Goat WIP

After I completed the donkey, I started to do this guy…and was asked by a few people to do it in pastel. OK…I hit a few bumps in the road since I haven’t really worked a lot with pastel. This was my first pastel animal (before the Alaskan Malamute).

I was working on two photos, but not on purpose. My reference was the black and white copy at the top. I realized I needed to go back to my photos and print out a color copy to work with pastels. The photo I chose wasn’t a perfect match, but I went with it anyway. (Not to self…delete the reference photos you decide NOT to use…or…don’t take so many photographs!)

Basically, blocking in color…but I guess I didn’t use a lot of charcoal in the beginning of this one.

Here’s a close up.

Adding more to the nose and face…note the lavendar/purple?

Working on the head and fur a little bit….and background still hasn’t been started! (There should be warning sounds here…) 

Because, what was a I thinking? I wanted to add a little more color to the background, I guess, but it wasn’t working. I should have stayed with the photo reference, but being used to close ups and values with charcoal, backgrounds could be abstract. That’s what I was going for, but my attempt to add color didn’t work at first. The goat started to recede and not pop out as much.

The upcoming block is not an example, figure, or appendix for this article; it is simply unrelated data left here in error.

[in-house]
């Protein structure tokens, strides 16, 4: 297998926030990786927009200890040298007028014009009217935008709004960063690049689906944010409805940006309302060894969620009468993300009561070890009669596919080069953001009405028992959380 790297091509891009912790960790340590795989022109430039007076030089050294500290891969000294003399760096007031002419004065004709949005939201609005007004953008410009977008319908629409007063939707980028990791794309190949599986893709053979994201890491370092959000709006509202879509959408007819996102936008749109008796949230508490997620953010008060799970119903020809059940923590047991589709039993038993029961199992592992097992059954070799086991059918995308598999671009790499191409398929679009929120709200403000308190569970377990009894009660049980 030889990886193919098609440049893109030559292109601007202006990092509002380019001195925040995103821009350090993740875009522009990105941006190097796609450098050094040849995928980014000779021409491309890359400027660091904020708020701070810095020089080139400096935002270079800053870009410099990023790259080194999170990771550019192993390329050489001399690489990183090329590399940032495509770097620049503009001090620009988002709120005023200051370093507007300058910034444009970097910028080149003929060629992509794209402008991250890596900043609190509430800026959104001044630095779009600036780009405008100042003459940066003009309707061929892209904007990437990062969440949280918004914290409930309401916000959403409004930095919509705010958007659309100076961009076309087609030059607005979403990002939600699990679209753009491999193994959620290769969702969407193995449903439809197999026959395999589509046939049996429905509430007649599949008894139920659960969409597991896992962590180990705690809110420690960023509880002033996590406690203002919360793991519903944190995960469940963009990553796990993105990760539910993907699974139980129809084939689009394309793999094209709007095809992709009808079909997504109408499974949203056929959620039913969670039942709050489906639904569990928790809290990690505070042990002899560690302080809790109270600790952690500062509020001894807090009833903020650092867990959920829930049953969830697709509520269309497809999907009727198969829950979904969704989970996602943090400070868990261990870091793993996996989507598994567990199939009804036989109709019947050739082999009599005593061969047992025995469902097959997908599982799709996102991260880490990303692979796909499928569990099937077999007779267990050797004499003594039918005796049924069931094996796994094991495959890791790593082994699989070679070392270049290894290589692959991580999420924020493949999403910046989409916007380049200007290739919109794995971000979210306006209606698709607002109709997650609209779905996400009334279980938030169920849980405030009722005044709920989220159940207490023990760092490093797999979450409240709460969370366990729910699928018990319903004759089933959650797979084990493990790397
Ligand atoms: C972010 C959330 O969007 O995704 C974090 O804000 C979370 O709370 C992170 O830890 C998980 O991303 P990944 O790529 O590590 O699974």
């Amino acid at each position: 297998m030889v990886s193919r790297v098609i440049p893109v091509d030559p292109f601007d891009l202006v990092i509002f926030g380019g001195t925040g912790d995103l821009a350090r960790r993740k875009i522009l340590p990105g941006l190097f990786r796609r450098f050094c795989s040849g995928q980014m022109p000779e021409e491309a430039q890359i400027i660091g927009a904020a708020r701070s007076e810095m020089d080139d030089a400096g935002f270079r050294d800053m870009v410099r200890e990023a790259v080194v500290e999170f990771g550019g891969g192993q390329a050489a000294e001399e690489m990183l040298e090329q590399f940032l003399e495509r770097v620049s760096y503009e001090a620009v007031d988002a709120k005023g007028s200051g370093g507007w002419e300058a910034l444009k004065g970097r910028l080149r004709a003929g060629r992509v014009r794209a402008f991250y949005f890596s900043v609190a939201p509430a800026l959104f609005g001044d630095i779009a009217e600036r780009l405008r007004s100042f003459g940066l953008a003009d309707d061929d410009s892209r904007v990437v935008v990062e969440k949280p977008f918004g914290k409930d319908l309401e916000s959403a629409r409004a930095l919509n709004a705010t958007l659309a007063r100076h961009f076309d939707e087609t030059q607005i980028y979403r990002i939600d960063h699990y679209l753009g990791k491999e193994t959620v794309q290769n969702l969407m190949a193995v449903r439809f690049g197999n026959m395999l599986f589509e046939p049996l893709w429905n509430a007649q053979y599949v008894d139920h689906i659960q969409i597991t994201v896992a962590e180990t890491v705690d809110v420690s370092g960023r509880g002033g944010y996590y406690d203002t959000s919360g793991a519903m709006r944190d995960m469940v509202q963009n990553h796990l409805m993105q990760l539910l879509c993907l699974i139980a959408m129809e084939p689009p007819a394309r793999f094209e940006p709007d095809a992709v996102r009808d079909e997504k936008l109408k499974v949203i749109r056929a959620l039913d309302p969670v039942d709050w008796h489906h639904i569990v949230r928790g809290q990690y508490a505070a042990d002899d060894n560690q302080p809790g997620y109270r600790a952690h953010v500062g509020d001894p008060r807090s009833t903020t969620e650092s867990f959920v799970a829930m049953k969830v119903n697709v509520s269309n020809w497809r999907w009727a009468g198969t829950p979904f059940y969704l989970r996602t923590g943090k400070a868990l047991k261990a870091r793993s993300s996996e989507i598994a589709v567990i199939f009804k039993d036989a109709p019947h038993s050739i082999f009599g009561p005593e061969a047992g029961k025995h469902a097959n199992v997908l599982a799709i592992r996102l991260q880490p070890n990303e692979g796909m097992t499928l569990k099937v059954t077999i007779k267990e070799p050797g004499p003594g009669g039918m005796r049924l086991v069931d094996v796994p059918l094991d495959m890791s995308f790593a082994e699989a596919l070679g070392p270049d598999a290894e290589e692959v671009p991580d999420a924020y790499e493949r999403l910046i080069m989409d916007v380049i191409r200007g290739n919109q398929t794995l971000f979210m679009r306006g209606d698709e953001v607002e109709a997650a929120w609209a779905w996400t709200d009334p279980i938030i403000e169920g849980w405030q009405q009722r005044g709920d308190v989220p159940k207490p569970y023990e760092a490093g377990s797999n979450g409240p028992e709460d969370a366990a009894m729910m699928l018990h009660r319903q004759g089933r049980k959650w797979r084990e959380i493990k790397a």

Starting to blend the background. There are certain colors that will be banned from my pastels…Olive green is one of them…

I decided to stop here for a while and even signed it, thinking that it would grow on me and that maybe, it was the goat that I wasn’t fond of. Maybe it was the subject matter after all…

Except it wasn’t. I like goats. I think they’re cute, so…

After I finished the malamute and went to the pastel class, I thought that maybe I overworked the goat. That I blended too much.

Part of what I love most about pastels is the texture that you can SEE. Some pastel artists do blend and create beautiful paintings. I love them! But…I want to go another way. I want to see the strokes of the pastel stick. To figure out when the artist used the flat end of the pastel or sharpened the end of it like a pencil. That’s the beauty of pastel to me.

So I worked on the goat a little more…and added some warmth to him and the background.

I’m getting there.


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